My sessions with my coach are intense, believe it or not talking about yourself in that much detail is quite hard work. At the moment a blank slate feels scary and the amount of options almost feels like a limiting factor for a very indecisive person who gets overwhelmed in the confectionery aisle in the supermarket! A coach isn’t there to tell you what to do but they’re there to help you learn more about yourself and in my case hopefully instil more confidence into me. I’m still quite early on into it but I’d recommend it already.

Spend time on yourself:

I find this really hard, I say yes to almost everything and always try to be the best friend, colleague, family member, wife I can be because I hate letting people down. I always try to do everything, see everyone and I’m lucky to have people who want to see me but I think sometimes saying yes to everything has a detrimental effect on my own well being. Finding a new career means devoting time to exploring options, finding time to think (harder than you think it’ll be!) and I’m learning that I need to say yes to things I do want to do and not feel like I have to say yes to others. I don’t think I’ll ever be the sort of person to pass up on a party because I’m sitting at home thinking but I do know that I need to give this new career malarkey the best chance of working.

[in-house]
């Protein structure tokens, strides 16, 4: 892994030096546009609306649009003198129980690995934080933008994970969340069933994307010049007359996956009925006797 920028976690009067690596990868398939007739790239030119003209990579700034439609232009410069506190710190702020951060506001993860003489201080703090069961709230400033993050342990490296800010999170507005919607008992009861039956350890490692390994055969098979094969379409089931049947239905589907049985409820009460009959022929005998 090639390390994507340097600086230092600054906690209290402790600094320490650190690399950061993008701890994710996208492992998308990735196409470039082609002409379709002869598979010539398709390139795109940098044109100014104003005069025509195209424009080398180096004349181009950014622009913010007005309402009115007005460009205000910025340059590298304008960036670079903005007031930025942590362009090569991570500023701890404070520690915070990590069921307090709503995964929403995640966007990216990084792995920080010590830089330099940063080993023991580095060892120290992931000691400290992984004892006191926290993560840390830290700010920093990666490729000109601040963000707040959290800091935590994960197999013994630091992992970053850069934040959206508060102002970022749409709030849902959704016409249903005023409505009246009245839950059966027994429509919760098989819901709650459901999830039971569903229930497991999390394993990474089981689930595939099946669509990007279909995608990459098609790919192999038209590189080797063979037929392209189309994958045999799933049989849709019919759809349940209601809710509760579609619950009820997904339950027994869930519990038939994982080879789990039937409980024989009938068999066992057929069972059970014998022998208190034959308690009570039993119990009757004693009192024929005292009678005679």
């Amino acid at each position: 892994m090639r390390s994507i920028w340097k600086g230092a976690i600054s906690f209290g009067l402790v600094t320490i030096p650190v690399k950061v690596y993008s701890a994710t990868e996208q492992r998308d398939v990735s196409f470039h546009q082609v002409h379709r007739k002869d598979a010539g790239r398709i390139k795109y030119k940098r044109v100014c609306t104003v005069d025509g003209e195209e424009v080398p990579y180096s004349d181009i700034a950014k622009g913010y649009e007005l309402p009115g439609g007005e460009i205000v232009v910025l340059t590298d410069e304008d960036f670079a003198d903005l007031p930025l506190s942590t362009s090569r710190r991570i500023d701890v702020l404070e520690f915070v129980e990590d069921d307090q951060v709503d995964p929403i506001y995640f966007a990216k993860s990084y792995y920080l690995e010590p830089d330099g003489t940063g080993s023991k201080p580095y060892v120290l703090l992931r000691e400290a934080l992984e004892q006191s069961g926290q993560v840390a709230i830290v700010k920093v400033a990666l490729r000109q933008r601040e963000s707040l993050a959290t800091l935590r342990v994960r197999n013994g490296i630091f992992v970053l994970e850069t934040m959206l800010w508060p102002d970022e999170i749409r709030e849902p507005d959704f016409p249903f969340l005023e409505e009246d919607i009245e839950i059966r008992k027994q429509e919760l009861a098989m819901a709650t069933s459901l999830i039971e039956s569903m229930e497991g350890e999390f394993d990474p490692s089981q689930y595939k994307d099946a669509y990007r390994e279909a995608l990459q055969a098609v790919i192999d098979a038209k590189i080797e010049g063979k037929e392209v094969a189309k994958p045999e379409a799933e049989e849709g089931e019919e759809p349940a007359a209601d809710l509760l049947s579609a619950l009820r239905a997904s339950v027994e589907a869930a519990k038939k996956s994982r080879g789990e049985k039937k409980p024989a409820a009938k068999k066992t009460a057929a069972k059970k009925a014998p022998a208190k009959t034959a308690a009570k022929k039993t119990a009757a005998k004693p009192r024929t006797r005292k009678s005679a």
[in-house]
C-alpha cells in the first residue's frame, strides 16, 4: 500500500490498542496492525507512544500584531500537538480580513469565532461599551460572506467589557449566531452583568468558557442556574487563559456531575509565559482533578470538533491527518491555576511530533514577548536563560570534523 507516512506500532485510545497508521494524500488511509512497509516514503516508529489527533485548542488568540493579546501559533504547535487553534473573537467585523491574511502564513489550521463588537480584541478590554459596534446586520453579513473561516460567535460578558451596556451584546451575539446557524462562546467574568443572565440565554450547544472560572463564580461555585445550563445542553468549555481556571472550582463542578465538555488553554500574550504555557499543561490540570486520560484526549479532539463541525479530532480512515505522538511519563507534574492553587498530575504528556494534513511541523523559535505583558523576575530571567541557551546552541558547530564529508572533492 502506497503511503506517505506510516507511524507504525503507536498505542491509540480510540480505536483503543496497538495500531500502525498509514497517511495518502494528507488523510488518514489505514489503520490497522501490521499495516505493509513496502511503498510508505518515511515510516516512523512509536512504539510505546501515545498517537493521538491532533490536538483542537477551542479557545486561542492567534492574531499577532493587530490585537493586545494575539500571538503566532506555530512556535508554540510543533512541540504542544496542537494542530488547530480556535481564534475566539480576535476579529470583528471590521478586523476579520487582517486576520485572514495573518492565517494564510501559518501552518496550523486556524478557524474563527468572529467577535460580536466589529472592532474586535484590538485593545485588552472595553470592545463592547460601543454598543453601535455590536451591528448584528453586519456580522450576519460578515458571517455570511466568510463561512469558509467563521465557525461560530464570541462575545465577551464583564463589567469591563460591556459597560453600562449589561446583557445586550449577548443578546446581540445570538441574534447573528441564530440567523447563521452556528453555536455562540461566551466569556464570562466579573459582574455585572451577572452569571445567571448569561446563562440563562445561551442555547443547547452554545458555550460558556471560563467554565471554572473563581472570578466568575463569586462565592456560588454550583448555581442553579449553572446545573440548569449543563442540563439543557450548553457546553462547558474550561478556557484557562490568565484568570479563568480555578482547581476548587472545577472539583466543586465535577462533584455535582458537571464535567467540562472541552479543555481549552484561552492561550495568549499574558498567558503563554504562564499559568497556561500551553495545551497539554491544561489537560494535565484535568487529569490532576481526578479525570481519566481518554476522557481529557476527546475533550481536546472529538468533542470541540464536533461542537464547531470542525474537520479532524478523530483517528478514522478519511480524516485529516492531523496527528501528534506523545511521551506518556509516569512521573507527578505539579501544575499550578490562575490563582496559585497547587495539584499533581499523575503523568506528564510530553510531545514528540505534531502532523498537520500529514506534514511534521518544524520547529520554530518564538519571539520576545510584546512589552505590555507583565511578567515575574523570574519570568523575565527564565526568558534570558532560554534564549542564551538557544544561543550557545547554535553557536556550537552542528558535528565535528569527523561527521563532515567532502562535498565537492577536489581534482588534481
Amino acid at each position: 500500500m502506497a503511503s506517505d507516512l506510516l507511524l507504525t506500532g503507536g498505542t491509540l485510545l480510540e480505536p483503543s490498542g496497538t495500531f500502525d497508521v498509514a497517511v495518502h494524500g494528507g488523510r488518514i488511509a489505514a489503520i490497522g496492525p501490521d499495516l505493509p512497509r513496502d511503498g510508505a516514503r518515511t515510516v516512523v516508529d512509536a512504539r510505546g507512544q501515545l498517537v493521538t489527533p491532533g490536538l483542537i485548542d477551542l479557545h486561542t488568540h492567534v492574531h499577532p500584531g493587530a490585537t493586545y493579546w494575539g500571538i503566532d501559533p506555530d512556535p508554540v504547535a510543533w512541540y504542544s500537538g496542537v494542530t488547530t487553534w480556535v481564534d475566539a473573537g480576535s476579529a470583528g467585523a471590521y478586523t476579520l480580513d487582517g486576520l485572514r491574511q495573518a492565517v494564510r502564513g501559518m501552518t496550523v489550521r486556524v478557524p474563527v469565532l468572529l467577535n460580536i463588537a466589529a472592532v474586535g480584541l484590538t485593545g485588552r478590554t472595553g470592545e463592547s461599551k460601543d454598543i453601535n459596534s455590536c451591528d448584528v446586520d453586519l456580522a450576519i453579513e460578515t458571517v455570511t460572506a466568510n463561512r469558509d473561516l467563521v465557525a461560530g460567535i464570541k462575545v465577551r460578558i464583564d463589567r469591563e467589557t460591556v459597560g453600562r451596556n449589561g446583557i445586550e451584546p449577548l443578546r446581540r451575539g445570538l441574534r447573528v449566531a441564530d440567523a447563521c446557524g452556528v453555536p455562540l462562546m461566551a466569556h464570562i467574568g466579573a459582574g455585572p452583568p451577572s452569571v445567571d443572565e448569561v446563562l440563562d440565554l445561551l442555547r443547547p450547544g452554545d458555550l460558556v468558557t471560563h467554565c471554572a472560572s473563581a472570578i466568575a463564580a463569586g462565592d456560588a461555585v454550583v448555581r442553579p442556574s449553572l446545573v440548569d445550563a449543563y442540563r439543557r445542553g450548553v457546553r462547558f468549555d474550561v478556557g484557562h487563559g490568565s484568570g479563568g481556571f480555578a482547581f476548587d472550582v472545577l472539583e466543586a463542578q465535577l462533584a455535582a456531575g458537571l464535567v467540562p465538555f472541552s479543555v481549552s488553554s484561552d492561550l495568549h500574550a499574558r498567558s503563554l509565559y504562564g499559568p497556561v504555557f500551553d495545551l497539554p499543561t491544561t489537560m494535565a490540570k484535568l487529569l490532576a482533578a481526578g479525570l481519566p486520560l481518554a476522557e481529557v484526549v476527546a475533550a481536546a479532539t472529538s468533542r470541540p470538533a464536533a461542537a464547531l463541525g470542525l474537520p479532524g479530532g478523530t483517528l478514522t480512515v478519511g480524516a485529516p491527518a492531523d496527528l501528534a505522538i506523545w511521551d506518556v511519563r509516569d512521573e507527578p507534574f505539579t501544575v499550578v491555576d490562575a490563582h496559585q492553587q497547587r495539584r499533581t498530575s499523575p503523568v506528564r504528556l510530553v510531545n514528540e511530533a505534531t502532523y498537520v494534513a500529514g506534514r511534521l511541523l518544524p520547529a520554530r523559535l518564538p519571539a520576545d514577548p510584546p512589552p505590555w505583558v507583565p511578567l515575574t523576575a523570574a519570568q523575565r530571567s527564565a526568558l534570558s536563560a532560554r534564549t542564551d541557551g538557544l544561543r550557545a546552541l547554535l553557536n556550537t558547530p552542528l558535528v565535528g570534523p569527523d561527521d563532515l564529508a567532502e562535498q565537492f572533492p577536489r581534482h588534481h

Be brave and think longer term:

Making these kinds of decisions is hard. There’s no sugar coating. You’ll have friends, family members, colleagues who won’t understand you. You’ll have to turn down holidays, you’ll have to be careful with money. In the short term I expect my life to be a shit and scary. It has always been easier to stick with the status quo rather than try something new. In five years time I hope I’ll be happier for it.

Find a hobby you enjoy doing:

This isn’t specifically about jobs per se but more about finding pursuits that make you happy. For me, blogging is my chance to learn new skills and help me discover who I am but it could be anything from sport to music.

If any of my heart on sleeve ramble has struck a chord then please get in touch, I’m more than happy to share my experiences in more detail. Or if anyone has gone through something similar and has any advice for me I’d love to hear it. I’m shit scared about what the future holds but some of the feedback I’ve received from friends was that I was braver than I give myself credit for and maybe this is an example of that.